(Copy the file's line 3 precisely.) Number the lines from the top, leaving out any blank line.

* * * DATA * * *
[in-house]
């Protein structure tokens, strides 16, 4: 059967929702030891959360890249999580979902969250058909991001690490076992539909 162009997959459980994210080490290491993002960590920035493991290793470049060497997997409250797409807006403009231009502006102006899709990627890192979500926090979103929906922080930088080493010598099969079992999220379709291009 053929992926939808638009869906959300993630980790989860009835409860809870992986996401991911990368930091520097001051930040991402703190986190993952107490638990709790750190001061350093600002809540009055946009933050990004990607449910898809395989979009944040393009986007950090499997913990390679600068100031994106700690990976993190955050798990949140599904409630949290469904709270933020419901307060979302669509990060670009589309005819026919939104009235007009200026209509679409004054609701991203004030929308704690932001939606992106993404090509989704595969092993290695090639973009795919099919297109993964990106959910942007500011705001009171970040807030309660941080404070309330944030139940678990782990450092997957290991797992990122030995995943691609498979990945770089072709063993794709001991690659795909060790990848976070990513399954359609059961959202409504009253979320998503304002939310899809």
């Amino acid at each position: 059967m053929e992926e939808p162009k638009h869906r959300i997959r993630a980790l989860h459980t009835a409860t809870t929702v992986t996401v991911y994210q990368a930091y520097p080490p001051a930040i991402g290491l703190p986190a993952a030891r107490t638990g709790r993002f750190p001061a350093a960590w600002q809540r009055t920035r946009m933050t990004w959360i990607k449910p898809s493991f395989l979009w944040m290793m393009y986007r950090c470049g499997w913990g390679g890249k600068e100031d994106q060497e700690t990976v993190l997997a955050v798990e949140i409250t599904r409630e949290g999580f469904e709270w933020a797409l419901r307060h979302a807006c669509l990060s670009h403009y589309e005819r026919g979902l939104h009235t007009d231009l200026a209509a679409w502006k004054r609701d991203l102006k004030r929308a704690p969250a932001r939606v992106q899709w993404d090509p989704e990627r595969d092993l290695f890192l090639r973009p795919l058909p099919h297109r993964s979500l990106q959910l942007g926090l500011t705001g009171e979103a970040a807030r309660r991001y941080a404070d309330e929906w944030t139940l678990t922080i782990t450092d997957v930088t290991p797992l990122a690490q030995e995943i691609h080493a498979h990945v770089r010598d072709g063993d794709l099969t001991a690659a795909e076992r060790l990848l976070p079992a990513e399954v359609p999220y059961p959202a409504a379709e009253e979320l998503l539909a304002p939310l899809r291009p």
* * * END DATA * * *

């Amino acid at each position: 059967m053929e992926e939808p162009k638009h869906r959300i997959r993630a980790l989860h459980t009835a409860t809870t929702v992986t996401v991911y994210q990368a930091y520097p080490p001051a930040i991402g290491l703190p986190a993952a030891r107490t638990g709790r993002f750190p001061a350093a960590w600002q809540r009055t920035r946009m933050t990004w959360i990607k449910p898809s493991f395989l979009w944040m290793m393009y986007r950090c470049g499997w913990g390679g890249k600068e100031d994106q060497e700690t990976v993190l997997a955050v798990e949140i409250t599904r409630e949290g999580f469904e709270w933020a797409l419901r307060h979302a807006c669509l990060s670009h403009y589309e005819r026919g979902l939104h009235t007009d231009l200026a209509a679409w502006k004054r609701d991203l102006k004030r929308a704690p969250a932001r939606v992106q899709w993404d090509p989704e990627r595969d092993l290695f890192l090639r973009p795919l058909p099919h297109r993964s979500l990106q959910l942007g926090l500011t705001g009171e979103a970040a807030r309660r991001y941080a404070d309330e929906w944030t139940l678990t922080i782990t450092d997957v930088t290991p797992l990122a690490q030995e995943i691609h080493a498979h990945v770089r010598d072709g063993d794709l099969t001991a690659a795909e076992r060790l990848l976070p079992a990513e399954v359609p999220y059961p959202a409504a379709e009253e979320l998503l539909a304002p939310l899809r291009p």